Kings and Kingdoms

Scripture: 1 Samuel 20

Learning Objectives:

  • Students will learn about Jonathon and David’s friendship and loyalty.
  • Students will learn about the succession of the kings within the kingdoms at the time of David and Jonathon.

Guiding Question: How can students learn about the succession of kings in David’s time?

Materials: Bibles, pencil, paper, internet access for research

Procedure: Teach the story of David and Jonathan. Introduce students to the concept of royal succession and why it was unusual for Jonathan and David to be friends. Have students draw a chart showing that normally Jonathan would be king after Saul died, but God had taken the kingdom from them and given it to David. Jonathan knew this and could have hated David or tried to kill him, but instead he became David’s best friend. David’s son Solomon became King after David died. The kingdom then split in two and succession was not always straightforward.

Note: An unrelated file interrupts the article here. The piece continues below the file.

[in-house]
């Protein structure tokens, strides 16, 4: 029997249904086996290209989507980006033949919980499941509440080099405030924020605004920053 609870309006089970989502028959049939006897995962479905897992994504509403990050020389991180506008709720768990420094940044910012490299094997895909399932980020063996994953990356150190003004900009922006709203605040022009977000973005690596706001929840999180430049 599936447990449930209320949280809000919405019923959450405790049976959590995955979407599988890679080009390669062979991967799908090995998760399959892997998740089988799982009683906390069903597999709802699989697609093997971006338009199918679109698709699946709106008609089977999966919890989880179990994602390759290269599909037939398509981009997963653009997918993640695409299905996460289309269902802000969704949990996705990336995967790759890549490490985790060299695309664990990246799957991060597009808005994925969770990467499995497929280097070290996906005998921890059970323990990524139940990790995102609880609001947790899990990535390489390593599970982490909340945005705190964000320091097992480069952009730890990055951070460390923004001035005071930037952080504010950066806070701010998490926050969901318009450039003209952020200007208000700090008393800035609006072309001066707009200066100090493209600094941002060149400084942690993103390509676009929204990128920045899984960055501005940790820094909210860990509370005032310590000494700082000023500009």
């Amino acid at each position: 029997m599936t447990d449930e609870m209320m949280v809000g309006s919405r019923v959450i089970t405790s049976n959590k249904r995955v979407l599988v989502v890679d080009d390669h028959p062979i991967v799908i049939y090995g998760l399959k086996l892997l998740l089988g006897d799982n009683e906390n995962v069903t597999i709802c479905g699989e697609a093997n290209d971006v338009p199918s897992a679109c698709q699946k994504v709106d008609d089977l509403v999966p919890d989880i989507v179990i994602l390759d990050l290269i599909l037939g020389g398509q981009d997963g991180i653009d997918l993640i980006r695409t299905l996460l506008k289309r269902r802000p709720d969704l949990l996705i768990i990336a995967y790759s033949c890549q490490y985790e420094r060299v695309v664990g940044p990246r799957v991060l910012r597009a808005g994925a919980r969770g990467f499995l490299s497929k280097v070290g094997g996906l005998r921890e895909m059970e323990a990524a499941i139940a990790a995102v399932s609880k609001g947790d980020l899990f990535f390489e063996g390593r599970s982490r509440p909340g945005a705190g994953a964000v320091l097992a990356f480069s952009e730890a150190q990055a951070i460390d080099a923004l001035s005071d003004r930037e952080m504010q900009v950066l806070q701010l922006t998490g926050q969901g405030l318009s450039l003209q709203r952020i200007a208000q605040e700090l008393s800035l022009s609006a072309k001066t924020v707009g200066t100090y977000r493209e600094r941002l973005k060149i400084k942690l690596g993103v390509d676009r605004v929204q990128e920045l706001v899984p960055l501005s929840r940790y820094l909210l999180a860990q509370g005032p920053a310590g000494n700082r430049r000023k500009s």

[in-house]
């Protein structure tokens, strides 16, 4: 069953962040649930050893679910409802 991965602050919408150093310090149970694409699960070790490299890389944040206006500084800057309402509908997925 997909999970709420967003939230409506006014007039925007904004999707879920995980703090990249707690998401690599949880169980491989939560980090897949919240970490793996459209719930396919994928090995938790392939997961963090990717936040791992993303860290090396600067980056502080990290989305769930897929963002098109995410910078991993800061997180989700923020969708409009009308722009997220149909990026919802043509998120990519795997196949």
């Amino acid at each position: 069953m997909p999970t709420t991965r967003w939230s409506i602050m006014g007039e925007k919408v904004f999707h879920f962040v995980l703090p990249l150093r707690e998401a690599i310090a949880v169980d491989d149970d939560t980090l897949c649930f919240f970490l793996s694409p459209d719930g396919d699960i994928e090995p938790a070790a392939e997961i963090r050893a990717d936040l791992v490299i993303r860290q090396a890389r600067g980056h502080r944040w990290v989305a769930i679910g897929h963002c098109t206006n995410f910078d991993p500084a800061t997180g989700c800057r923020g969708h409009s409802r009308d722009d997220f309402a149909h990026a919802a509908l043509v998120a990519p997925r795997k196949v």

For younger children, prepare a large sheet of paper with two thrones. Have students draw Saul, Jonathan, David and other members of their families to show which people belonged to which kingdom/dynasty. Remind them that it was very common for people in two different dynasties to consider each other enemies and not friends, like Jonathan, David and later Mephibosheth.

Older students may want to work together as a class or individually to create a diagram depicting the various kings (and their children) over the years for both kingdoms of Israel and Judah – where they belong in order and color ones who are related the same color. 

Additional Questions: How can the students learn about godly friendship?

Supplemental Activity: Talk with the students about the importance of friendship that is godly. Have the students draw a person representing a godly friend and have them write godly character traits around the person, referencing Bible verses.

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